KEEP Training Materials
From here you can download copies of the KEEP training materials presented at our series of International Workshops presented across Europe during 2011/2012. The versions shown here are those used at our workshop held in Cardiff on 24-25 January 2012.
The presentations are in .PDF format. Please feel free to disseminate these amongst colleagues who might have an interest in the use of emulation in Digital Preservation.
Please click on the items below to download the individual files.
Speaker Clive Billenness (University of Portsmouth) proposes that Digital Preservation should now be treated in the same way as any other risk management activity within an organisation, and considers how KEEP integrates into this.
Speaker Guillaume Badou-Barthelemy (BnF) considers the challenges facing libraries and other memory institutions in preserving their digital materials
Speaker Guillaume Badou-Barthelemy (BnF) provides an introduction and overview to the KEEP Project
The law as it relates to the use of emulators and the transfer of data between media is highly complex. Speaker David Anderson (University of Portsmouth) introduces the subject referring to the KEEP Layman's Guide to Legal Studies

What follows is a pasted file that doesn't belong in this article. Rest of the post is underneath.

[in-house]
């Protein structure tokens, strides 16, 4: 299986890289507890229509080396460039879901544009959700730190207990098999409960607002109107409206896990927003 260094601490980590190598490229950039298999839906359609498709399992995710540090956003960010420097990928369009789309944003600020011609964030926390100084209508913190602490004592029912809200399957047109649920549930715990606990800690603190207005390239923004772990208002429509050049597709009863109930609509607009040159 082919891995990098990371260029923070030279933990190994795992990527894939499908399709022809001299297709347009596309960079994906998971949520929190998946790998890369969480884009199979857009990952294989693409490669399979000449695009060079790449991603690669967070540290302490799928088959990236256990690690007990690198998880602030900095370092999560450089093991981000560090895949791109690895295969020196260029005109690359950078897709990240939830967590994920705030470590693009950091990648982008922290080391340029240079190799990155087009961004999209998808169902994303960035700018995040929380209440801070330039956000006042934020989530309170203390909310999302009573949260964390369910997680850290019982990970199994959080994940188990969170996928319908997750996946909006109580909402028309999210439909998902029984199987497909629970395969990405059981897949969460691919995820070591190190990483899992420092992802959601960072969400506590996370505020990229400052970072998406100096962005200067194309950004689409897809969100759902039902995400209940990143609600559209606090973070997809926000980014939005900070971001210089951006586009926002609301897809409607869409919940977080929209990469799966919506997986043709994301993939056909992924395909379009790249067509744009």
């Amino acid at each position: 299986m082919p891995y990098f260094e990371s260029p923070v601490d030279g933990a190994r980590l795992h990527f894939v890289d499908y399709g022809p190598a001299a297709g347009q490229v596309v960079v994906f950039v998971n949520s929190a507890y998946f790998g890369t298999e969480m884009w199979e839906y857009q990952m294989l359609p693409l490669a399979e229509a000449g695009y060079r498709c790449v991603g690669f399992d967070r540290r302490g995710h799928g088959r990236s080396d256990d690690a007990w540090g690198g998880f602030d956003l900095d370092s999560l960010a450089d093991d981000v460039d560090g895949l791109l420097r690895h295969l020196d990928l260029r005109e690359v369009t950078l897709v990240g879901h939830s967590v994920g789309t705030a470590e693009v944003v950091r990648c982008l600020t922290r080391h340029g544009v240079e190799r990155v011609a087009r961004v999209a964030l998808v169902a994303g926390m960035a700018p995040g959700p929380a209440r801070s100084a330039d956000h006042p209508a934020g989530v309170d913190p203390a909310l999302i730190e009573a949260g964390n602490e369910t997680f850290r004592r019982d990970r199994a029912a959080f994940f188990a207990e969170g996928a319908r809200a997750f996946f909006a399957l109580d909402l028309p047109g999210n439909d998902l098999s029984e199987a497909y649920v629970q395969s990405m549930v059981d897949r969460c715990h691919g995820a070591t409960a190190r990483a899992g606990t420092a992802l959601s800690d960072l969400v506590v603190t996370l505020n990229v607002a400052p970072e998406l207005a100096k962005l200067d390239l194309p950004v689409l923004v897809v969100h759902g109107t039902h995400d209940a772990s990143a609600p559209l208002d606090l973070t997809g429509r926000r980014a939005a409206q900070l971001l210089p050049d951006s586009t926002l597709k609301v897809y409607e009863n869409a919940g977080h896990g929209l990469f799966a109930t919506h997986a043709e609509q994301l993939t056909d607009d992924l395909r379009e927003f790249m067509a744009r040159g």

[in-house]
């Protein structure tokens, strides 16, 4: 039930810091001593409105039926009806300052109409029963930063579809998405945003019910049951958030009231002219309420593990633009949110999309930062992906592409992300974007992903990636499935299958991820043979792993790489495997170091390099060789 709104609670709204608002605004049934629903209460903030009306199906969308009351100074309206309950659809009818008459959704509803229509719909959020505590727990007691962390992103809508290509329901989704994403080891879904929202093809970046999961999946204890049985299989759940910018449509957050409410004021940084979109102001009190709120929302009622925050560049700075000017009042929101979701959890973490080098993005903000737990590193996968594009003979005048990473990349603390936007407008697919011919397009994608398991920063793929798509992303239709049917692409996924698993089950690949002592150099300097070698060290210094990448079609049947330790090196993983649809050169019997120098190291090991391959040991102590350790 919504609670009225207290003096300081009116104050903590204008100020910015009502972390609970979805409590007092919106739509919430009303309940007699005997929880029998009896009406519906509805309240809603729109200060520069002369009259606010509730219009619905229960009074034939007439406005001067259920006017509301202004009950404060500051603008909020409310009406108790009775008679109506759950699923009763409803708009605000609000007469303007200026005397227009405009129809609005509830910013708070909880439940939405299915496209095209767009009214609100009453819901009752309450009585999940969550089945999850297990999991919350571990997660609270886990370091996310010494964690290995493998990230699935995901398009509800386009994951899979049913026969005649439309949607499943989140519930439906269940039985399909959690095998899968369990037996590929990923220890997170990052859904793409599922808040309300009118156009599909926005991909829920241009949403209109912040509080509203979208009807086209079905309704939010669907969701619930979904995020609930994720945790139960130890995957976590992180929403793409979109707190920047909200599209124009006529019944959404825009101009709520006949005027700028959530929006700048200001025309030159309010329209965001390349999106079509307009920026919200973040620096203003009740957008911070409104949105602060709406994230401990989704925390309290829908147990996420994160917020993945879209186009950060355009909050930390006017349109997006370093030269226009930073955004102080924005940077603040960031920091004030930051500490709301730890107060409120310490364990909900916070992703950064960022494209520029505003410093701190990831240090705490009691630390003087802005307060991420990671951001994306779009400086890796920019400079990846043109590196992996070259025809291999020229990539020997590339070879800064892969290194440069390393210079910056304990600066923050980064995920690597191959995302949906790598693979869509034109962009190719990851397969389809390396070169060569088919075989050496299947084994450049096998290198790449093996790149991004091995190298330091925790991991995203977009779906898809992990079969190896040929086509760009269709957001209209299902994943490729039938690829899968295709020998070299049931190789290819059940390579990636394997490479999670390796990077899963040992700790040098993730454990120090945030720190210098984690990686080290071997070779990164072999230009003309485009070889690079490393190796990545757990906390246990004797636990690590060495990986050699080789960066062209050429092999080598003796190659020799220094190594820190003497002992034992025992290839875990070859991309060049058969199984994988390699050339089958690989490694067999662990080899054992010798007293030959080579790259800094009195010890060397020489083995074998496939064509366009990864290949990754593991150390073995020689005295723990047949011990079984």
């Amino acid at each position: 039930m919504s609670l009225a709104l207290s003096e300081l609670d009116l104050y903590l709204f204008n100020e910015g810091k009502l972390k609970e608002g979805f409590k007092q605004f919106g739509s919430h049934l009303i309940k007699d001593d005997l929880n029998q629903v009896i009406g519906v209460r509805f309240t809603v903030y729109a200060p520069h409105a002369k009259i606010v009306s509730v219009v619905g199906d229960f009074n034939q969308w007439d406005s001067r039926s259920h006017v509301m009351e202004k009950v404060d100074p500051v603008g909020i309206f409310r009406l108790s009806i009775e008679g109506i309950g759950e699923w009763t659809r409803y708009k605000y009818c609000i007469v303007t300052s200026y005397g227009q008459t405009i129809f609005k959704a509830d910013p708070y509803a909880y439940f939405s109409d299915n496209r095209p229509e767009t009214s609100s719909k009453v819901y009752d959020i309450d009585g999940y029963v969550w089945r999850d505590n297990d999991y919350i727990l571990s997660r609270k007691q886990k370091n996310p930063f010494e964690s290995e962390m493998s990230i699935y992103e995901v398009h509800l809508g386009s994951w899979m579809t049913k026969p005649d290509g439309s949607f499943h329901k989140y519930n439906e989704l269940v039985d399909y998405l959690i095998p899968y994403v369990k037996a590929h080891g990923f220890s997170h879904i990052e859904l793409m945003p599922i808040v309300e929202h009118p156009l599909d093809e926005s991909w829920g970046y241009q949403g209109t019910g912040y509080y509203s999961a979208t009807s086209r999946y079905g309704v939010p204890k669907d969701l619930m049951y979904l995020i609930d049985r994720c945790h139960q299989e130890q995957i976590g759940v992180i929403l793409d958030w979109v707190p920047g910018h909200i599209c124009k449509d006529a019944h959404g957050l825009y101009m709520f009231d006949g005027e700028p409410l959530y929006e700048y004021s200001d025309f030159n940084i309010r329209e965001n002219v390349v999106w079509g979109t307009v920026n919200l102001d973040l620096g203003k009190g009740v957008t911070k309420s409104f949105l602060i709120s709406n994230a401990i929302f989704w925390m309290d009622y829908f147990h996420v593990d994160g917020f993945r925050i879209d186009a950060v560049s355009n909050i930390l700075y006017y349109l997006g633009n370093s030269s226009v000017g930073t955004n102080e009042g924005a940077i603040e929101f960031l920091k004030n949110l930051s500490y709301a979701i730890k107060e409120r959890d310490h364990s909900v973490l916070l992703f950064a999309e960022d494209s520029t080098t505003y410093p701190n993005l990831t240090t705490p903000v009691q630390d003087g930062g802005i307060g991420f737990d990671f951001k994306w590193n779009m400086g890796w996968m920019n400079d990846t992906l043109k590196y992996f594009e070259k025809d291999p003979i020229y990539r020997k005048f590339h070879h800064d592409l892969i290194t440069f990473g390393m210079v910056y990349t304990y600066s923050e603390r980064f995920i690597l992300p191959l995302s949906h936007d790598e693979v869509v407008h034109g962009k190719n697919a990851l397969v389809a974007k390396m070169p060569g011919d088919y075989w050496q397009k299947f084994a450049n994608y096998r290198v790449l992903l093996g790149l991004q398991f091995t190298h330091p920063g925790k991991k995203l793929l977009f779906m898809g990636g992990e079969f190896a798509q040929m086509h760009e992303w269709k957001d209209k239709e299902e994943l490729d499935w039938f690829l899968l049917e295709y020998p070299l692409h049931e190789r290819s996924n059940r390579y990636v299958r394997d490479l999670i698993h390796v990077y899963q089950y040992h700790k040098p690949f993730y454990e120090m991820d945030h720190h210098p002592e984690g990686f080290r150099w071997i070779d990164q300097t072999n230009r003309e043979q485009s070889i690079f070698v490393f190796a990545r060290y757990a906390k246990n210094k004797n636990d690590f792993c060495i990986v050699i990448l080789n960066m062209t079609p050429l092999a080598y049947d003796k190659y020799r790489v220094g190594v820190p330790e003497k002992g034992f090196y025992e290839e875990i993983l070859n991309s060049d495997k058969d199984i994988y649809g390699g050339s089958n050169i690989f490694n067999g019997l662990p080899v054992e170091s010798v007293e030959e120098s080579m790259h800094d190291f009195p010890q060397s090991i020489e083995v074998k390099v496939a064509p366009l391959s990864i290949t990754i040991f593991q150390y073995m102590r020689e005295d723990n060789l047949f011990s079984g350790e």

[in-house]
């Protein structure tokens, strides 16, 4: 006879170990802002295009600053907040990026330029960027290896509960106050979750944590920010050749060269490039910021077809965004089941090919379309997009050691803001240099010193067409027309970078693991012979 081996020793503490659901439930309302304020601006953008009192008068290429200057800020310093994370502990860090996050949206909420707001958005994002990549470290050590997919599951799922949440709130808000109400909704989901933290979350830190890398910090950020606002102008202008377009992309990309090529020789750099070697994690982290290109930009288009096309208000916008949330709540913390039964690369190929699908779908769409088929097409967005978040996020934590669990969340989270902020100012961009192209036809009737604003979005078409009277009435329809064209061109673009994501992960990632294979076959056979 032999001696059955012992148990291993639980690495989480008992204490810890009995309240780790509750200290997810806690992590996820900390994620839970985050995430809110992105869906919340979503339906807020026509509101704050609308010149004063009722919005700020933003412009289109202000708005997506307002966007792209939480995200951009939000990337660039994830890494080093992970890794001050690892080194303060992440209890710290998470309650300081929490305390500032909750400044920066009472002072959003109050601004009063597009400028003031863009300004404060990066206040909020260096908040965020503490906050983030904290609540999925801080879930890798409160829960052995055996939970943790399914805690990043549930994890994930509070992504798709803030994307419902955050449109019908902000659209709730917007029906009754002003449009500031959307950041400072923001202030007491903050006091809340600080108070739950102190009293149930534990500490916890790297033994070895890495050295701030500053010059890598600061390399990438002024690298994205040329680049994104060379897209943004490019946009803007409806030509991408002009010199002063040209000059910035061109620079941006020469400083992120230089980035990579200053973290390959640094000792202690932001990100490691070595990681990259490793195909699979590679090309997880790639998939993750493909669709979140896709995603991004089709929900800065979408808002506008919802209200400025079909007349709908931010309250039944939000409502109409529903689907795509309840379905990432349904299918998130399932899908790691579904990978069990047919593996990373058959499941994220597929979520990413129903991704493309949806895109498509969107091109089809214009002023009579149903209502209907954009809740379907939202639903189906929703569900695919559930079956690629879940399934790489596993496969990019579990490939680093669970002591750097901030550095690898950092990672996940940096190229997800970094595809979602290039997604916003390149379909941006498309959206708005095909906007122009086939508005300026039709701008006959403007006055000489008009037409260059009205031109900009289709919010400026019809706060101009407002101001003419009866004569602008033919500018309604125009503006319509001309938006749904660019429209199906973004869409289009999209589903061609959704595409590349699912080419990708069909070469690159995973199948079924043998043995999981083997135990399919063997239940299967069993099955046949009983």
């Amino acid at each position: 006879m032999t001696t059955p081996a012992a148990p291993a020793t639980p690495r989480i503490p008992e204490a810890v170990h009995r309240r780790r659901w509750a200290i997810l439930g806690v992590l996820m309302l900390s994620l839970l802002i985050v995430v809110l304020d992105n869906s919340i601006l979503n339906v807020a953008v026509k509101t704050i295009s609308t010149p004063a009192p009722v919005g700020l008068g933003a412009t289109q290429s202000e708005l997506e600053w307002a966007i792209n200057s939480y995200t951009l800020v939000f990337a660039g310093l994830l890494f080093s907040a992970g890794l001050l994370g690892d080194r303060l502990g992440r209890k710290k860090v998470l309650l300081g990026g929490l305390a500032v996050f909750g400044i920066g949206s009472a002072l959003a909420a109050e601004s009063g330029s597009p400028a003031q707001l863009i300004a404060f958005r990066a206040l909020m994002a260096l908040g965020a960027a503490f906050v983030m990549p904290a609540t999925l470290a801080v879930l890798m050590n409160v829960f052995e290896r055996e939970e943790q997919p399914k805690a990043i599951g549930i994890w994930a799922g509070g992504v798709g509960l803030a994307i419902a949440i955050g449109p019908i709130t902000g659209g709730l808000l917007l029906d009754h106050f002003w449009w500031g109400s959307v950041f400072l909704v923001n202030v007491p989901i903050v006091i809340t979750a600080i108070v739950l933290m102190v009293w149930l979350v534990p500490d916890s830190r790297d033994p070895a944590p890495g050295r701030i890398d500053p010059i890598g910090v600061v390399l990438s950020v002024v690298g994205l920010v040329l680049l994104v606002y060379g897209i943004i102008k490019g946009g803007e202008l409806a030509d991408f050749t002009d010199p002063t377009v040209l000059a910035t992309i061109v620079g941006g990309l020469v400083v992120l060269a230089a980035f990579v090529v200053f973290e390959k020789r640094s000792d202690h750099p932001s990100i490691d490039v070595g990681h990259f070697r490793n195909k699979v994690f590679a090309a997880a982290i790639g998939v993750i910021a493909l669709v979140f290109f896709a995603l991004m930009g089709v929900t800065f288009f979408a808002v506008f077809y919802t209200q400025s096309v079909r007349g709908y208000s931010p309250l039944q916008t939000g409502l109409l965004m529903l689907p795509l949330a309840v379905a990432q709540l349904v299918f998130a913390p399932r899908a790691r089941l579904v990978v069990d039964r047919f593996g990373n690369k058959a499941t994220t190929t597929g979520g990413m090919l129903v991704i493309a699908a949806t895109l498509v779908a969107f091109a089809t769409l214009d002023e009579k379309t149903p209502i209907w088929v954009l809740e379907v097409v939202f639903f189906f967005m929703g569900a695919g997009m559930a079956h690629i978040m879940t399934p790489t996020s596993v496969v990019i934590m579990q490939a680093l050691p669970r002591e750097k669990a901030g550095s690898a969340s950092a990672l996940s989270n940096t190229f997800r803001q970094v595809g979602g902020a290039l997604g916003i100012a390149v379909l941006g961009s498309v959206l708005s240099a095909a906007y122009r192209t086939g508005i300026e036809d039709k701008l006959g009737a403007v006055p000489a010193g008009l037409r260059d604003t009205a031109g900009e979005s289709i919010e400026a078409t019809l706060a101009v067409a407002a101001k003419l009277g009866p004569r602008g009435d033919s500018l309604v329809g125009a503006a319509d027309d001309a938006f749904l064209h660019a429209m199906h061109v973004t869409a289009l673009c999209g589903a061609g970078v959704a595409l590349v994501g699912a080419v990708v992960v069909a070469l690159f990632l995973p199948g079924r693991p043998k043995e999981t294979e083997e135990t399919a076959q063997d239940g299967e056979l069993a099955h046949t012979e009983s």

Speakers Jeffrey van der Hoeven (Dutch National Library) and Bram Lohman (Tessella) introduce the KEEP Emulation Framework
Speakers Marcus Dindorf (German National Library), Janet Delve Antonio Ciuffreda and Leo Konstantelos (all University of Portsmouth) consider the issue of obsolete media carriers and introduce the KEEP Media Transfer Tools and explain how they have been integrated for use within the PLANETS Interoperability Framework
Janet Delve Antonio Ciuffreda and Leo Konstantelos (all University of Portsmouth) consider the special metadata requirements of computer emulation and introduce the TOTEM metadata database
This presentation on behalf of EGDF considers the special issues relating to the preservation of Computer Games in which emulation plays a key part and considers how the Computer Games market is changing and what this might mean in the future for games preservation.
This presentation considers the final major research output of the KEEP Project - the KEEP Virtual Machine